Sadly, the more effectively and rapidly one can raise church attendance, the less likely anyone is to question the methods theologically. Numbers bewitch us.

The Copycat 

The Copycat shaves time by taking a short-cut: he merely replicates another church’s philosophy, programs, and structure in his own congregation. Why reinvent the wheel? Why not just buy the book, attend the conference, order the kit, and download the sermons from another successful church?

The Copycat sounds like the Pragmatist, and at one level he is. But the Purist can fall into this temptation, too. Reformed Copycats have their hero pastors and churches as well.

Learning from other church models isn’t wrong. In fact, Scripture commands us to follow the godly examples of others (1 Cor. 11:1; Phil. 3:17), and the apostle Paul even holds up an entire local church as a model for other believers (1 Thess.1:7). However, we pastors become Copycats when we impose another church’s model without lovingly considering the unique character, history, and culture of our congregation. We also err as Copycats when we fail to assess our favored model in light of biblical teaching on the local church.

Faithfully exegeting your church and your Bible is tortoise-work. It can’t be done overnight.

The Narcissist

This final hare is perhaps the most dangerous. The Narcissist views church ministry through the lens of his own personal narrative. He sees congregational renewal and reform as the stage for acting out a self-centered script.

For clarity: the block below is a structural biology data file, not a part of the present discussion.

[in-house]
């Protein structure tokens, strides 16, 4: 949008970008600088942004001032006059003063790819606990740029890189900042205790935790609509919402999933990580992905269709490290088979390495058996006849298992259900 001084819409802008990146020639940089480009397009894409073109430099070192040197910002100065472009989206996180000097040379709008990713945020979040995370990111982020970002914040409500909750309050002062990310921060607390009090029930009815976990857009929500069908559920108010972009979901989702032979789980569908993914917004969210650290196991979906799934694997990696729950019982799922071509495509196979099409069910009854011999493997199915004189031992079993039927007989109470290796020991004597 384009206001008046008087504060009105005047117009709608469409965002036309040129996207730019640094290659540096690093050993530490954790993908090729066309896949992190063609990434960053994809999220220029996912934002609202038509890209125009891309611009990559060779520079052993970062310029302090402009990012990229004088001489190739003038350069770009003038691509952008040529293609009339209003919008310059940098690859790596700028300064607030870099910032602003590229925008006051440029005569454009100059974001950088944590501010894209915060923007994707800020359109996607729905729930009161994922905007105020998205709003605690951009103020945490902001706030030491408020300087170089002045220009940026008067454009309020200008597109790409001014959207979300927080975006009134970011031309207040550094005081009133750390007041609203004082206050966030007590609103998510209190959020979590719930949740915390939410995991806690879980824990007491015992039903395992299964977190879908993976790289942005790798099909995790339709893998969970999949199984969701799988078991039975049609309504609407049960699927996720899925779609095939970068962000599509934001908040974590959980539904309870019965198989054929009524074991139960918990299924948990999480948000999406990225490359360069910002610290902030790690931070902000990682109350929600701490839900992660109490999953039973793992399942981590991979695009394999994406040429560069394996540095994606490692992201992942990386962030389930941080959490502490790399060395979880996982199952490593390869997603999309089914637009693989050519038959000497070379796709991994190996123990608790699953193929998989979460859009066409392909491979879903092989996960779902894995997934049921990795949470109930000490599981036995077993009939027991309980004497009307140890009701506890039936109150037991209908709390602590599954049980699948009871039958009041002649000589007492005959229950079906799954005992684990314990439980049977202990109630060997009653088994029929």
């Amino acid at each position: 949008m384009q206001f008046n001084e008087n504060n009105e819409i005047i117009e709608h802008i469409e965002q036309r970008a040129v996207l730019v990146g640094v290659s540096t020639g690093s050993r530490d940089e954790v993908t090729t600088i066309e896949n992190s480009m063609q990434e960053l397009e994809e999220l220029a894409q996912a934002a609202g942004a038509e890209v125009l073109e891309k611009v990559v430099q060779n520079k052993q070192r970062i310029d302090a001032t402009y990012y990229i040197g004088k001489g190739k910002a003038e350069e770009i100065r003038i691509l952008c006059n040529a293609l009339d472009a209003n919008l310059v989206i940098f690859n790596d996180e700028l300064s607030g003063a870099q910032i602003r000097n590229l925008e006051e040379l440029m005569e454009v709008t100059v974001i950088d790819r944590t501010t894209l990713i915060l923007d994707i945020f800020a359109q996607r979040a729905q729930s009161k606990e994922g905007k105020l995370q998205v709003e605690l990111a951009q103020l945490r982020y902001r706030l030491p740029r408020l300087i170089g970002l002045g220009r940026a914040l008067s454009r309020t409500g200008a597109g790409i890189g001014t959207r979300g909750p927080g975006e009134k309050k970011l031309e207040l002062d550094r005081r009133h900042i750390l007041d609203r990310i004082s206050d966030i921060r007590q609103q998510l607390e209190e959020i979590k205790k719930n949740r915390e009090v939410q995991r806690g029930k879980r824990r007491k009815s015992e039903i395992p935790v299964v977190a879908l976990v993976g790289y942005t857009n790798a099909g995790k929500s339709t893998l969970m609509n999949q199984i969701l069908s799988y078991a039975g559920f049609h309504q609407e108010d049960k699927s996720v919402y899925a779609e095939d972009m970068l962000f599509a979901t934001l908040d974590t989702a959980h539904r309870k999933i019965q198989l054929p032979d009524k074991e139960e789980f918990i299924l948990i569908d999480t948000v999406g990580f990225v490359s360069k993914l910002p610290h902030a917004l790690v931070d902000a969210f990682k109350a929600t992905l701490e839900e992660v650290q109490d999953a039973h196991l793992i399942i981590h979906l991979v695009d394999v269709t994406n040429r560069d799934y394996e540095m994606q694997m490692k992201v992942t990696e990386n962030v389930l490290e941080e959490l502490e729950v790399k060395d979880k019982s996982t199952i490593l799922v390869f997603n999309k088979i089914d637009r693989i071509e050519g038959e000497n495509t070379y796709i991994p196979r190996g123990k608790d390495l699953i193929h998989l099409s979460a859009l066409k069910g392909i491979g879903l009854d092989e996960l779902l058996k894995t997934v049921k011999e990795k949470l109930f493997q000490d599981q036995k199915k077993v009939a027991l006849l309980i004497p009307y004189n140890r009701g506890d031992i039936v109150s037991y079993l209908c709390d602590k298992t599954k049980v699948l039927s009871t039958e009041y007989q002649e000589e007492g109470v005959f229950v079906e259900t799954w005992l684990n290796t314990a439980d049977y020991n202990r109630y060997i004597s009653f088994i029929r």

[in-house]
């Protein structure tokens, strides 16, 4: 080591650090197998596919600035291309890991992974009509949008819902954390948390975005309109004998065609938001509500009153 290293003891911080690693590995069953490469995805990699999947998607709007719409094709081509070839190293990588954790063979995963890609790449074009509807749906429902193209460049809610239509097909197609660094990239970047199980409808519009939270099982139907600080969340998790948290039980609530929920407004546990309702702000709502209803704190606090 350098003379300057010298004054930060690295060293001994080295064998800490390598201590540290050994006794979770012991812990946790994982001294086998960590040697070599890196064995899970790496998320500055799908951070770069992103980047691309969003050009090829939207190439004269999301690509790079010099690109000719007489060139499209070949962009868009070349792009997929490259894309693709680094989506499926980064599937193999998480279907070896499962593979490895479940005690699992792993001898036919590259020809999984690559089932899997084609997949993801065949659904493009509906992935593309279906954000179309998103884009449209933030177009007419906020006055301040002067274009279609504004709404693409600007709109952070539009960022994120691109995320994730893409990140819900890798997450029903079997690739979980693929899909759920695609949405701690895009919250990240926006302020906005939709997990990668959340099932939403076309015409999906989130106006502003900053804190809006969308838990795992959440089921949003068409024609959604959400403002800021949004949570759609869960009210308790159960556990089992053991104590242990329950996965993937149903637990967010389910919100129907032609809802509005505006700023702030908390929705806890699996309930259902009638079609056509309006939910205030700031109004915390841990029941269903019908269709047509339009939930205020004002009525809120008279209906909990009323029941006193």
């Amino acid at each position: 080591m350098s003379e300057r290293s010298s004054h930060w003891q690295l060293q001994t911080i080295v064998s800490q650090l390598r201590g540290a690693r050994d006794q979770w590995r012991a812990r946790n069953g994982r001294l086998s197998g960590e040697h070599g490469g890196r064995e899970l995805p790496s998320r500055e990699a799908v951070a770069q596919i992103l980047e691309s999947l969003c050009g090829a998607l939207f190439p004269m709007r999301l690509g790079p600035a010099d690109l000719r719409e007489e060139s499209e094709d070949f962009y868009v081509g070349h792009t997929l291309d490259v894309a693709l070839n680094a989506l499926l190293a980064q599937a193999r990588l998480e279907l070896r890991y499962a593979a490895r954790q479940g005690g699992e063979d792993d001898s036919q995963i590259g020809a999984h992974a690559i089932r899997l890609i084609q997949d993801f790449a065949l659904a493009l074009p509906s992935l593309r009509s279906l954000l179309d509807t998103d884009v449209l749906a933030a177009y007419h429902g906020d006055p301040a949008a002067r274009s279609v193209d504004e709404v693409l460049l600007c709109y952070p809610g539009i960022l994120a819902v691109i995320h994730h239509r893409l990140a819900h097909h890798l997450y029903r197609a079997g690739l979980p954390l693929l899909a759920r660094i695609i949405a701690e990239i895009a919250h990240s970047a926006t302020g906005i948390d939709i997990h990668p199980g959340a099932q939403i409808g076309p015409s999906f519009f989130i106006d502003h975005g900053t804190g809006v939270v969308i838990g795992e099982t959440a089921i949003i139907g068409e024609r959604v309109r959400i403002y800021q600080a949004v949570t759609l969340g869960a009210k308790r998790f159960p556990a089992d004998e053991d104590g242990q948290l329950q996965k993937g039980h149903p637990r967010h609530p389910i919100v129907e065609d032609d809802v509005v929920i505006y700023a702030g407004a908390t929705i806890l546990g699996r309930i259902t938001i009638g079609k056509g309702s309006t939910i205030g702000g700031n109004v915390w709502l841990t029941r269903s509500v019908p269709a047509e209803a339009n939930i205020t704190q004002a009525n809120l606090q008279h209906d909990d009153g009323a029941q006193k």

Maybe he dreams of being the guy who helps the stodgy traditional church become cutting edge. Or perhaps he fancies himself an activist who confronts the complacent suburban church about engaging the poor. Or maybe in his mind he’s the reincarnation of Luther looking for a doctrinally wobbly church to which he can nail his 95 theses. Or maybe he simply sees himself speaking to thousands, and wants to transform his congregation into that mega church. It’s the American dream, pastoral edition.

Such delusions of grandeur tend to breed impatient pastors. When we’re full of ourselves, we interpret ministry setbacks as personal failures, and pushback from church members as personal threats. We race like driven men when it’s all about us.


And then there’s the tortoise. While the rabbits tear off, he plods along faithfully.

The tortoise strives for renewal through a steady rhythm of weekly expository preaching, letting the Word do its transformative work. He commits significant time to prayer, calling on God to revitalize. He goes slow enough to know and listen to church members, understanding that you cannot truly reform what you do not love. He has an overarching confidence in God’s sovereignty to bring about the needed change, so that setbacks roll off him like rain off a shell. If God wills, the tortoise is open to spending a career in one church. His personal narrative is simple: I am just a servant of Jesus.

It’s amazing how far a tortoise can go.

Every church needs renewal. The church reformed is always reforming. So let us strive for renewal in a way that puts the spotlight on God’s Word, God’s timing, and the gospel’s power, rather than our own creativity, know-how, and style. Then when people ask how we turned our church around, we won’t be flexing our own muscular rabbit legs. Instead we will be able to say with all sincerity, “The Lord has done this, and it is marvelous in our eyes.”

Jeramie Rinne

Jeramie Rinne is an author and the senior pastor of Sanibel Community Church in Sanibel, Florida.